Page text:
What each part of the process means, and how much you’ll pay.
If you’re building or substantially renovating a home, you’ll need a specialised type of home loan called a construction loan. These loans work differently from standard home loans as they follow through the various stages of construction.
As your new home is built, your builder will hit certain milestones. While a traditional home loan disburses all the funds at settlement, a construction home loan disburses them in stages as these milestones are reached. These disbursements are called progress payments or drawdowns. You will have already paid at least a 5% deposit to your builder, and your lender will disburse the rest of the funds throughout the construction process.
Generally, your builder and lender will work together to determine the schedule for these progress payments. During the process of building or substantially renovating your home, you’re likely to have five of them.
1. Foundations and footings
At this stage of construction, the building site is cleared of any vegetation and debris, and is levelled. Footings for your house are installed and spaces are cut out for the site’s plumbing.
During this time, the concrete slab for your house will be poured. After this, initial plumbing and waterproofing will be installed.
All in all, you can count on this stage of construction taking about two weeks as the concrete for your foundation is allowed to dry and cure.
At the completion of this stage of construction, your lender will make your first progress payment to your builder. This will generally be around 10% of the total funds for construction.
2. Frame-up and brickwork
At this stage, the framework, trusses, roof and windows will be constructed. If your home has brickwork, this will be partially done. Gutters and insulation will also go in at this stage, as will any conduits for plumbing or electrical work.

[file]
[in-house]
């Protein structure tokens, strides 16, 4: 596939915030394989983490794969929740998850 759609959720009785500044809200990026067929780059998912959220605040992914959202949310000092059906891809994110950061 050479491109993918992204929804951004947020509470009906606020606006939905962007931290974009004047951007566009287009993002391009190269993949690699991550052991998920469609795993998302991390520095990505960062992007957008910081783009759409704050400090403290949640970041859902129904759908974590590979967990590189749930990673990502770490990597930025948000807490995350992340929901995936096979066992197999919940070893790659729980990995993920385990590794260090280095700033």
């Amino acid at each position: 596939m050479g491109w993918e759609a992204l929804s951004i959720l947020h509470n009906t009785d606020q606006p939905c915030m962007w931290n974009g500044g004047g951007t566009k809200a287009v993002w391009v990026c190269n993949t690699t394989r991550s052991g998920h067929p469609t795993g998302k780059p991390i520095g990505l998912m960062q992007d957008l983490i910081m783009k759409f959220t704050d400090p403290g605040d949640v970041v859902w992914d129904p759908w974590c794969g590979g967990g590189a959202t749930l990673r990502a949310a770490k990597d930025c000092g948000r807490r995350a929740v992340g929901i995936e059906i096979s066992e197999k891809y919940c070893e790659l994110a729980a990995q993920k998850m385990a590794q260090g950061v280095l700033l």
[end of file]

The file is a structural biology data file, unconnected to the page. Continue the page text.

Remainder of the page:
This stage is longer than the initial foundation stage and is likely to take up to four weeks.
At the completion of this stage, the second progress payment will be made. This payment will account for around 15–20% of the total construction funds.
3. Lock-up stage
At the end of the lock up stage, your home will be sealed and protected from the elements. During the lock-up stage of construction, doors and windows will be installed. All exterior walls will also be completed.
The lock-up stage can take up to four weeks.
At the completion of this stage, your lender will make the third progress draw payment to your builder. This is one of the most significant drawdowns, making up 20–35% of the total building funds.
At the fit-out stage of construction, all fixtures, fittings and appliances will be added. This means plumbing and electrical work is completed, gutters and downpipes are installed, skirting boards, cornices and architraves are added, kitchen benches and cupboards are put in and shower screens, mirrors, sinks, toilets and faucets are put in place.
By now your house is starting to look like a home. The fit-out stage is where a significant amount of the construction of your home takes place. This stage can take up to six weeks.
At the end of this stage, your lender will make the fourth progress payment to your builder. This will account for 20–30% of the total funds.
5. Practical completion
Once the practical completion stage is over, you’ll have a finished house. It’s during this time that your builder will work on the finishing touches, including painting, any final electrical or plumbing work, final installations of appliances and any other detailing.
At the end of this stage, which can take up to eight weeks, you’ll do a final walkthrough of your property to identify any problems, and the builder will walk you through the property’s features.
Your lender will also do a final inspection before disbursing the final progress drawdown. This will be around 10–15% of the total funds. After this stage, your construction home loan will also be converted into a traditional home loan.
It’s important to note that this stage does not include some final works, such as pouring your driveway and completing landscaping. These works often aren’t included in a building contract, which means you may have to organise separate contractors for these jobs.
Nevertheless, at the end of this final drawdown, you’ll be able to move into your new home.